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Bible Commentaries
Luke 22

Morgan's Exposition on the Whole BibleMorgan's Exposition

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Verses 1-71

Here we have the record of final things before the Cross. The priests and the devil are seen in coalition.

As the end approached, the Master is seen with the shadow of the Cross on Him, desiring to eat the Passover with His loved ones. Even in this connection the disciples contend over which of them is to be accounted the greatest.

After the observance of the Passover and the institution of the new Feast, He declared to them, "Satan hath obtained you by asking" (margin). Notice carefully Satan's demand, and that it was granted. This involves the truth that he could not touch the disciples without the divine permission. As at the moment Peter was the man in supreme danger, our Lord singled him out as He said, "I made supplication for thee."

The new order was approaching. The Master was leaving His disciples in His bodily form. It was in this connection He said, "Let him sell his cloke and buy a sword." The word "sword" arrested them, and they produced two, to which action the Master responded, "It is enough." Notice carefully He did not say, "They are enough." He was not referring to the swords, but to the principle He had laid down. Indeed, their eagerness to produce the swords evidenced their slowness to appreciate the spiritual nature of the conflict ahead of them. When presently Peter used one of the swords, the Lord sharply rebuked him.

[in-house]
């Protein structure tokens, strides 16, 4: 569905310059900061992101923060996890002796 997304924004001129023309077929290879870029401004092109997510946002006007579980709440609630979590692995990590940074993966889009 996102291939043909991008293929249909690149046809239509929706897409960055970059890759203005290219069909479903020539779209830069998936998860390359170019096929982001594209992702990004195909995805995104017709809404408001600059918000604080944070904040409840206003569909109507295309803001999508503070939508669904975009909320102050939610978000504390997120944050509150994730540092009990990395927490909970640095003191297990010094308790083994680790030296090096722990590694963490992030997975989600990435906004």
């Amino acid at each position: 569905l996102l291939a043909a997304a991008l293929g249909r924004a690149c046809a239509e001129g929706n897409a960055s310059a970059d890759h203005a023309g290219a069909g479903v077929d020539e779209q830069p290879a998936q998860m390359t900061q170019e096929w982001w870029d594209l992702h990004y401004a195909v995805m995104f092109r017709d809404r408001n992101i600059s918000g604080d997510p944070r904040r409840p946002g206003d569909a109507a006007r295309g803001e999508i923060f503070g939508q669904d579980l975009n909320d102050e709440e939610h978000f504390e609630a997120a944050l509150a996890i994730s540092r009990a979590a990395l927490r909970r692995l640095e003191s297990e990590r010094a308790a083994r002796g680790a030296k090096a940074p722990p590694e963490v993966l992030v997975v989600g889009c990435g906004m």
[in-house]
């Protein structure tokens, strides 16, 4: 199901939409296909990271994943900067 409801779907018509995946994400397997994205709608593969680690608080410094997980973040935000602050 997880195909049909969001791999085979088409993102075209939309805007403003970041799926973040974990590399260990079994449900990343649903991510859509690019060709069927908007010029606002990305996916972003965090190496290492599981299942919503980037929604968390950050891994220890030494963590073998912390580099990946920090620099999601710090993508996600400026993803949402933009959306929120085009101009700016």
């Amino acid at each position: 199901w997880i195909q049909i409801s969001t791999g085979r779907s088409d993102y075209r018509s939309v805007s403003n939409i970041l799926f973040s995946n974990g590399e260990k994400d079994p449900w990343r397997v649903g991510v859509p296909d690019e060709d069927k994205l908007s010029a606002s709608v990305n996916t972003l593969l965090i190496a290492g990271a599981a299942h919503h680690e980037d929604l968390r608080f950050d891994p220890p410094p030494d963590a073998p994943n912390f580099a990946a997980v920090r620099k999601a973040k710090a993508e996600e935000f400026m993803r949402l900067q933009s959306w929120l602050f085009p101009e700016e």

Passing out, and into Gethsemane, He was followed by His disciples. The supreme revelation of our Lord in Gethsemane is of His complete submission to the will of God as He said, "Nevertheless, not My will, but Thine be done."

Then followed the darkness of which our Lord said to His enemies, "This is your hour, and the power of darkness." Through this hour He passes alone with the firm step of the Conqueror.

Bibliographical Information
Morgan, G. Campbell. "Commentary on Luke 22". "Morgan's Exposition on the Bible". https://www.studylight.org/commentaries/eng/gcm/luke-22.html. 1857-84.
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